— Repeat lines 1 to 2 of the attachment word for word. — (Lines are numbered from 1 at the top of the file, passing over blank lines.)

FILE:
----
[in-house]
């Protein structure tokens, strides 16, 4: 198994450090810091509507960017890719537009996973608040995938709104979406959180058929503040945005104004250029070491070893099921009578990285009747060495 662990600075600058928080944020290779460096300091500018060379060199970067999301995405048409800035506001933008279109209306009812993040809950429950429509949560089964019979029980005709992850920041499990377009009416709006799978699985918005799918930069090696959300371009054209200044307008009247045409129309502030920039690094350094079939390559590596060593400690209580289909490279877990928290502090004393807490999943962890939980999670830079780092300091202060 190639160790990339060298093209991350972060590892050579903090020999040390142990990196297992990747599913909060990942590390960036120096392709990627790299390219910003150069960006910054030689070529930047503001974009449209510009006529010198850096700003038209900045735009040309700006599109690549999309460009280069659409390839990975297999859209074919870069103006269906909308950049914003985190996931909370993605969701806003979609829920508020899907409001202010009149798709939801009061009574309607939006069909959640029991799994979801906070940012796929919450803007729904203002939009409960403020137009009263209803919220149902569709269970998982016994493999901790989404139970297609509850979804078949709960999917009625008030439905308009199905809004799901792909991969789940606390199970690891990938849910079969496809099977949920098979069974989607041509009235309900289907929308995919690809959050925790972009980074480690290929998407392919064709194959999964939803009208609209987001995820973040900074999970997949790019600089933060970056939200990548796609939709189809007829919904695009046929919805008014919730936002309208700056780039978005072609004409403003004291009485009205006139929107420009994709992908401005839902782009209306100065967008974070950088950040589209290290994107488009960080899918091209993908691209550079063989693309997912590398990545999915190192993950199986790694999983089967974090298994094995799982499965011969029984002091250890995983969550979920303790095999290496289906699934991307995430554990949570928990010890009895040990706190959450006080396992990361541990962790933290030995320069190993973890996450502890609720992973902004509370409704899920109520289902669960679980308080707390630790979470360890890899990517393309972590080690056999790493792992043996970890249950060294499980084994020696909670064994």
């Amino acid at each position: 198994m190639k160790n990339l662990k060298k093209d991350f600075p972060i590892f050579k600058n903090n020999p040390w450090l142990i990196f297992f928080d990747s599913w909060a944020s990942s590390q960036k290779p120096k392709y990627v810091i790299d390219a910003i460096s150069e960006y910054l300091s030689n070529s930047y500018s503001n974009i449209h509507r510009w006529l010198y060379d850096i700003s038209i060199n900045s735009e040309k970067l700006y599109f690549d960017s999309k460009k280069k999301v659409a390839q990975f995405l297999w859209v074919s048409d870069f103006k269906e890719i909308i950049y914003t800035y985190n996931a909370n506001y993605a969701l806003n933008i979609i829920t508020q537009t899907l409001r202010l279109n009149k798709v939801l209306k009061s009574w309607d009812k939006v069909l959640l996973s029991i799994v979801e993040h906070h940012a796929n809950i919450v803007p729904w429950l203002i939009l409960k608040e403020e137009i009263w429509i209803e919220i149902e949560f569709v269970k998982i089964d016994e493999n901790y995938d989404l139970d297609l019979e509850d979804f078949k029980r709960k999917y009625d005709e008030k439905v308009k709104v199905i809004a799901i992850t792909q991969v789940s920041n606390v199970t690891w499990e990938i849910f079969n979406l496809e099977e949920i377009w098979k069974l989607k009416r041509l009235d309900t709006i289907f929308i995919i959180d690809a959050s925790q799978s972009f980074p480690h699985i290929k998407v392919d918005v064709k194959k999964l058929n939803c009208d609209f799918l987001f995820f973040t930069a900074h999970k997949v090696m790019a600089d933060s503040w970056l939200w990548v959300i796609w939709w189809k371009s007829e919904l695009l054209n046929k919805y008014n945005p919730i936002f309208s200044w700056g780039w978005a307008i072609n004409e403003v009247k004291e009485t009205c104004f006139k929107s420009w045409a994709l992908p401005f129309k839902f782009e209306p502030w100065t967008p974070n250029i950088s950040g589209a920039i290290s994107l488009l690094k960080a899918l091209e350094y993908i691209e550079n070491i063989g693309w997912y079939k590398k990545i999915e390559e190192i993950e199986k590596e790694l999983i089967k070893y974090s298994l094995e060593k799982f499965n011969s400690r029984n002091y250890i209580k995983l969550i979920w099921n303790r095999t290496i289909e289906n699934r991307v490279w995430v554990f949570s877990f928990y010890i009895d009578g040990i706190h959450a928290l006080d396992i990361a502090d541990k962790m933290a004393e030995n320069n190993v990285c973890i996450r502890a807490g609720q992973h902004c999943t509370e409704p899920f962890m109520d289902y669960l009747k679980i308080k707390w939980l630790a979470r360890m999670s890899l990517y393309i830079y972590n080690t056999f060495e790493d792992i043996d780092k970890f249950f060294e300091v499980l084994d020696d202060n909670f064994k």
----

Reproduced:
[in-house]
């Protein structure tokens, strides 16, 4: 198994450090810091509507960017890719537009996973608040995938709104979406959180058929503040945005104004250029070491070893099921009578990285009747060495 662990600075600058928080944020290779460096300091500018060379060199970067999301995405048409800035506001933008279109209306009812993040809950429950429509949560089964019979029980005709992850920041499990377009009416709006799978699985918005799918930069090696959300371009054209200044307008009247045409129309502030920039690094350094079939390559590596060593400690209580289909490279877990928290502090004393807490999943962890939980999670830079780092300091202060 190639160790990339060298093209991350972060590892050579903090020999040390142990990196297992990747599913909060990942590390960036120096392709990627790299390219910003150069960006910054030689070529930047503001974009449209510009006529010198850096700003038209900045735009040309700006599109690549999309460009280069659409390839990975297999859209074919870069103006269906909308950049914003985190996931909370993605969701806003979609829920508020899907409001202010009149798709939801009061009574309607939006069909959640029991799994979801906070940012796929919450803007729904203002939009409960403020137009009263209803919220149902569709269970998982016994493999901790989404139970297609509850979804078949709960999917009625008030439905308009199905809004799901792909991969789940606390199970690891990938849910079969496809099977949920098979069974989607041509009235309900289907929308995919690809959050925790972009980074480690290929998407392919064709194959999964939803009208609209987001995820973040900074999970997949790019600089933060970056939200990548796609939709189809007829919904695009046929919805008014919730936002309208700056780039978005072609004409403003004291009485009205006139929107420009994709992908401005839902782009209306100065967008974070950088950040589209290290994107488009960080899918091209993908691209550079063989693309997912590398990545999915190192993950199986790694999983089967974090298994094995799982499965011969029984002091250890995983969550979920303790095999290496289906699934991307995430554990949570928990010890009895040990706190959450006080396992990361541990962790933290030995320069190993973890996450502890609720992973902004509370409704899920109520289902669960679980308080707390630790979470360890890899990517393309972590080690056999790493792992043996970890249950060294499980084994020696909670064994």